Understanding the Federal Debt Limit
Congress voted in November 2015 to again suspend the federal debt limit.
If you are looking for straight talk on the country's fiscal crisis, the best place to find it is at bipartisan think-tanks, where experts are willing to face the daunting math, and challenge the p
Last week the Department of Health and Human Services (HHS) announced its second major move towards “bundled payments” in Medicare.
In the midst of a “bleak” time for the nation’s long-term finances, Phil LaRue, The Concord Coalition’s director of government relations, recently noted three small signs of fiscal life in Washington.
The Congressional Budget Office (CBO) and the Social Security and Medicare trustees continue to point out the dangerous consequences of continued failure to put federal finances on a sustainable path. But some lawmakers and candidates are promising large new tax cuts or benefit increases without considering their costs, LaRue writes in a blog post.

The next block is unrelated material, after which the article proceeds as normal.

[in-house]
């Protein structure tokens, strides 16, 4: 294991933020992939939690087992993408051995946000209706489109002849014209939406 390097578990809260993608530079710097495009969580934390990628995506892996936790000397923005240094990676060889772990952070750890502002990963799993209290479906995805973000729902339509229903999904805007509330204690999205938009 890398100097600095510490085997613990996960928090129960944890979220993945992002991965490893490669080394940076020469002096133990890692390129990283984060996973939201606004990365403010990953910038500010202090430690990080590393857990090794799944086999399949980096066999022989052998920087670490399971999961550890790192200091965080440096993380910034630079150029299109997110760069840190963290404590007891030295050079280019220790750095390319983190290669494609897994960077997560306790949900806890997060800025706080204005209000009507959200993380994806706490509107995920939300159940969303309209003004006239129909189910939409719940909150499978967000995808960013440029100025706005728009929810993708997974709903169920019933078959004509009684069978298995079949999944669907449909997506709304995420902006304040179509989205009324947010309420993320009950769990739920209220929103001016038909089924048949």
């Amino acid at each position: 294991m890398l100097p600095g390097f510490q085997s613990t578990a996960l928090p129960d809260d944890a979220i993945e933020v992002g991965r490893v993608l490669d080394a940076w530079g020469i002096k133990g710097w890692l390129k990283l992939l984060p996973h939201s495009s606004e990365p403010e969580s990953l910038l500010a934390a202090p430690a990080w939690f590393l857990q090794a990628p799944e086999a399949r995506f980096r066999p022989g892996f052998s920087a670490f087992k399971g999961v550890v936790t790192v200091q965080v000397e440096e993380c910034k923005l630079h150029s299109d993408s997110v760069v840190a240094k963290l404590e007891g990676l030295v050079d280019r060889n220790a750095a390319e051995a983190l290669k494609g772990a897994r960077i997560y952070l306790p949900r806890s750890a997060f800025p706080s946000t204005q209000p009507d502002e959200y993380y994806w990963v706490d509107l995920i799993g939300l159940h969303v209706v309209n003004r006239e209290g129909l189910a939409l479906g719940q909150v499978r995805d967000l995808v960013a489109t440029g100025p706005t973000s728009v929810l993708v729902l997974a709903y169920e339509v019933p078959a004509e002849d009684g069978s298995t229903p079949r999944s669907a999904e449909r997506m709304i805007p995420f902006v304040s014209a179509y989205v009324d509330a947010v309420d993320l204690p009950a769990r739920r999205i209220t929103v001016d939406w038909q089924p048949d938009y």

The overall budget picture in Washington remains bleak as lawmakers have left town without making any meaningful progress on the appropriations process. They are now anticipating a September scramble to approve a Continuing Resolution (CR) to keep the government open after the new fiscal year begins Oct. 1. This means Congress, yet again, would be falling back on legislation that indiscriminately maintains the funding levels of the previous year, with little or no attention to the necessity of increased or decreased funding levels for important programs.